G ibson graduated from Bennington College and completed her PhD at SUNY Buffalo. She attended London College of Music; l’École des Beaux-Arts, Fontainebleau, France; and the International Music Institute, Darmstadt. She has received grants and honors from the American Composer’s Forum, the Banff Center, Louisiana Division of the Arts, Arts KC, Meet the Composer, the Kansas Arts Commission, the National Endowment for the Arts, the International Bass Society, ASCAP, and the John Henrick Memorial Foundation. She is also founder of the UMKC Composition Workshop for Young Composers and co-director/founder of ArtSounds, now in its seventh year. ArtSounds specializes in “immersive art-music fusion” experiences, similar in spirit to ‘Canopy’.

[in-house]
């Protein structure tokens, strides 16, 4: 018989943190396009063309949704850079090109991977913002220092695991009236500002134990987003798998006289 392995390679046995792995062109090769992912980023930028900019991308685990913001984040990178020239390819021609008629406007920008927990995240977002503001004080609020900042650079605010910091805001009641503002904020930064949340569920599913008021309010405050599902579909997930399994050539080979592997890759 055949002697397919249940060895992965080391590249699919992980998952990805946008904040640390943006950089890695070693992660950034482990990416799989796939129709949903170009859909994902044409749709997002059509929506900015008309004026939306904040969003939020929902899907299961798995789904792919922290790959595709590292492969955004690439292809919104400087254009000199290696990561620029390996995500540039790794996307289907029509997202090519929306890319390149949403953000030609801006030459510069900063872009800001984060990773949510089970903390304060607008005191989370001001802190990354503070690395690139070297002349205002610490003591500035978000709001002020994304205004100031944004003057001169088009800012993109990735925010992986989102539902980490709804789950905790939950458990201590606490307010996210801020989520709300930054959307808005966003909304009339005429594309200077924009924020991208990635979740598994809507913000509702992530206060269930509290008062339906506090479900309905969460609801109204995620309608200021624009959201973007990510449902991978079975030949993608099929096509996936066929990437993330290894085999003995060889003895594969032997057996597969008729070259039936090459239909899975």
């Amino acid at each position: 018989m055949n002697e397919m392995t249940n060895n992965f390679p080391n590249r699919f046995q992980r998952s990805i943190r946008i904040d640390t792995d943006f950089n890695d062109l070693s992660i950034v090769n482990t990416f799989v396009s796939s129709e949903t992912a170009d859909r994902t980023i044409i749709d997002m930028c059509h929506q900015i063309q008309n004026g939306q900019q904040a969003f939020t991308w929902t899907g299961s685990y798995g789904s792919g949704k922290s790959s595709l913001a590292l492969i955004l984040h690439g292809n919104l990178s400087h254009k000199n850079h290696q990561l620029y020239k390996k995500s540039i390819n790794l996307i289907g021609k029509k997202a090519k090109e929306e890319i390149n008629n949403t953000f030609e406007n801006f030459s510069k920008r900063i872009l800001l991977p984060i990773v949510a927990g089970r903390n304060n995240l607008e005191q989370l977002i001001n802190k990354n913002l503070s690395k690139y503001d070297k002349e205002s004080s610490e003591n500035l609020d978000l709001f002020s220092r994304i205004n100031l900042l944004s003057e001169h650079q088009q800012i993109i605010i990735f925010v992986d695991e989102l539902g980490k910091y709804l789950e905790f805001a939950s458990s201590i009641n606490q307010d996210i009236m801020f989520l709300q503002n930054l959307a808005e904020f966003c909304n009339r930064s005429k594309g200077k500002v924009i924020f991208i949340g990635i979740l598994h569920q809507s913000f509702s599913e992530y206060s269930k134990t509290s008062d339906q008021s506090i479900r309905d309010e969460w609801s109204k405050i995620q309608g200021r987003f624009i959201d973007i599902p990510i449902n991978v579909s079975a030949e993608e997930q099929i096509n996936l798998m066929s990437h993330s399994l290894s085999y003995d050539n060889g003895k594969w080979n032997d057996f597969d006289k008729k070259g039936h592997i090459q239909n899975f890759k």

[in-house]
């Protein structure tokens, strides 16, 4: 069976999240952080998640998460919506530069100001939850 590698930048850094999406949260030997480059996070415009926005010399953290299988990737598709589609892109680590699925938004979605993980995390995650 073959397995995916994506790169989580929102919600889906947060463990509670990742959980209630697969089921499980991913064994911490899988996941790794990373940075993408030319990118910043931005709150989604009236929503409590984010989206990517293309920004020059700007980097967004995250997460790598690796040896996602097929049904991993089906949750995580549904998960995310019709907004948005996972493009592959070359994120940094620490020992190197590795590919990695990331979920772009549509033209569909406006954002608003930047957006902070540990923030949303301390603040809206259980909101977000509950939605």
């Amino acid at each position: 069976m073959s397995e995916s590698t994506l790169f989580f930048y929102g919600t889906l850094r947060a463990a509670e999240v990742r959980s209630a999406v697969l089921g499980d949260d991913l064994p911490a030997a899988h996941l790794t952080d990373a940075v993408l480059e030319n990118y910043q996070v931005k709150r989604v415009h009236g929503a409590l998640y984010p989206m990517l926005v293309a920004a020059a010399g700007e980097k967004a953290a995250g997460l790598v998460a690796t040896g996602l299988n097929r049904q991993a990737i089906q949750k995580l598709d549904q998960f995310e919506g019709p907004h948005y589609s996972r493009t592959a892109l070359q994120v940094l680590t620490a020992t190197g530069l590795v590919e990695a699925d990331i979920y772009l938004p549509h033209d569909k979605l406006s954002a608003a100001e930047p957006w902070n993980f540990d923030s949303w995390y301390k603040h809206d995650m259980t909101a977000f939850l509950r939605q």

T he greatest hindrance in the understanding of life lies in the impossibility of accounting for it by the enumeration of its properties. It must be understood as a unity. But if the organism [tree; neural network] is a unity, in what sense are its component properties its parts? Who is it, really, and why? How does this unity arise? To what extent must it be considered a property of the organization of the organism, as opposed to a property emerging [undeliberated] from its mode of life? These questions remain open....”
Humberto Maturana & Francisco Varela.
- Mara Gibson website
- Mara Gibson faculty page at UMKC Conservatory of Music & Dance
- Michael Hall website
- Michael Hall faculty page at Illinois Wesleyan Univ
- Roxy Paine page at Wikipedia